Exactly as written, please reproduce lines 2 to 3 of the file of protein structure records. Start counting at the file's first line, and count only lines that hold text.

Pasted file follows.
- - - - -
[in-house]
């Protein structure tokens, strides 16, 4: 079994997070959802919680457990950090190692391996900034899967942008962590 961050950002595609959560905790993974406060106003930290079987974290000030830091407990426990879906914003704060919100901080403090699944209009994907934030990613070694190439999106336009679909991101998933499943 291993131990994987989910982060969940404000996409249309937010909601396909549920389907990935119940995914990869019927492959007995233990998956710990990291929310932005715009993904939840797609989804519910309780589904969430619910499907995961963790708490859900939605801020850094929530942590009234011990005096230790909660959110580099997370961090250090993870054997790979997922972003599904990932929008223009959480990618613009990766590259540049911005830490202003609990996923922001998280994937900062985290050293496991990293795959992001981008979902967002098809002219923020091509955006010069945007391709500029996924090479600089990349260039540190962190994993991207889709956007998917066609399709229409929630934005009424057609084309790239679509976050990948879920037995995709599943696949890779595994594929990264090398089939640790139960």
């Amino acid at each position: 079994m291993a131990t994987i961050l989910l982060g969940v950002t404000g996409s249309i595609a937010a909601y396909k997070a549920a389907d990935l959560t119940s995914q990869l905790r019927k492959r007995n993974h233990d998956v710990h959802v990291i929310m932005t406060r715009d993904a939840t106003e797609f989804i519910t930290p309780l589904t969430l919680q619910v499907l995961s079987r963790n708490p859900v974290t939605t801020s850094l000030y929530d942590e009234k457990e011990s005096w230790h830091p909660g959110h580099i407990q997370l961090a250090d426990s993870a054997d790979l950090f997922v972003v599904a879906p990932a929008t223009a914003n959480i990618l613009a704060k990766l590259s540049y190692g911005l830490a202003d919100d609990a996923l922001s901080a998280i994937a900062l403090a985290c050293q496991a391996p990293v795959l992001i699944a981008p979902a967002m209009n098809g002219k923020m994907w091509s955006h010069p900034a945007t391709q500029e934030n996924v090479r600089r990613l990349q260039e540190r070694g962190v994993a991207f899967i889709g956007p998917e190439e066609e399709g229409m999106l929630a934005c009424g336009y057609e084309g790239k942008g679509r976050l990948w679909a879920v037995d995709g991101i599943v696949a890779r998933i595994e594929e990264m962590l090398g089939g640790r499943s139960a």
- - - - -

């Protein structure tokens, strides 16, 4: 079994997070959802919680457990950090190692391996900034899967942008962590 961050950002595609959560905790993974406060106003930290079987974290000030830091407990426990879906914003704060919100901080403090699944209009994907934030990613070694190439999106336009679909991101998933499943 291993131990994987989910982060969940404000996409249309937010909601396909549920389907990935119940995914990869019927492959007995233990998956710990990291929310932005715009993904939840797609989804519910309780589904969430619910499907995961963790708490859900939605801020850094929530942590009234011990005096230790909660959110580099997370961090250090993870054997790979997922972003599904990932929008223009959480990618613009990766590259540049911005830490202003609990996923922001998280994937900062985290050293496991990293795959992001981008979902967002098809002219923020091509955006010069945007391709500029996924090479600089990349260039540190962190994993991207889709956007998917066609399709229409929630934005009424057609084309790239679509976050990948879920037995995709599943696949890779595994594929990264090398089939640790139960």
């Amino acid at each position: 079994m291993a131990t994987i961050l989910l982060g969940v950002t404000g996409s249309i595609a937010a909601y396909k997070a549920a389907d990935l959560t119940s995914q990869l905790r019927k492959r007995n993974h233990d998956v710990h959802v990291i929310m932005t406060r715009d993904a939840t106003e797609f989804i519910t930290p309780l589904t969430l919680q619910v499907l995961s079987r963790n708490p859900v974290t939605t801020s850094l000030y929530d942590e009234k457990e011990s005096w230790h830091p909660g959110h580099i407990q997370l961090a250090d426990s993870a054997d790979l950090f997922v972003v599904a879906p990932a929008t223009a914003n959480i990618l613009a704060k990766l590259s540049y190692g911005l830490a202003d919100d609990a996923l922001s901080a998280i994937a900062l403090a985290c050293q496991a391996p990293v795959l992001i699944a981008p979902a967002m209009n098809g002219k923020m994907w091509s955006h010069p900034a945007t391709q500029e934030n996924v090479r600089r990613l990349q260039e540190r070694g962190v994993a991207f899967i889709g956007p998917e190439e066609e399709g229409m999106l929630a934005c009424g336009y057609e084309g790239k942008g679509r976050l990948w679909a879920v037995d995709g991101i599943v696949a890779r998933i595994e594929e990264m962590l090398g089939g640790r499943s139960a």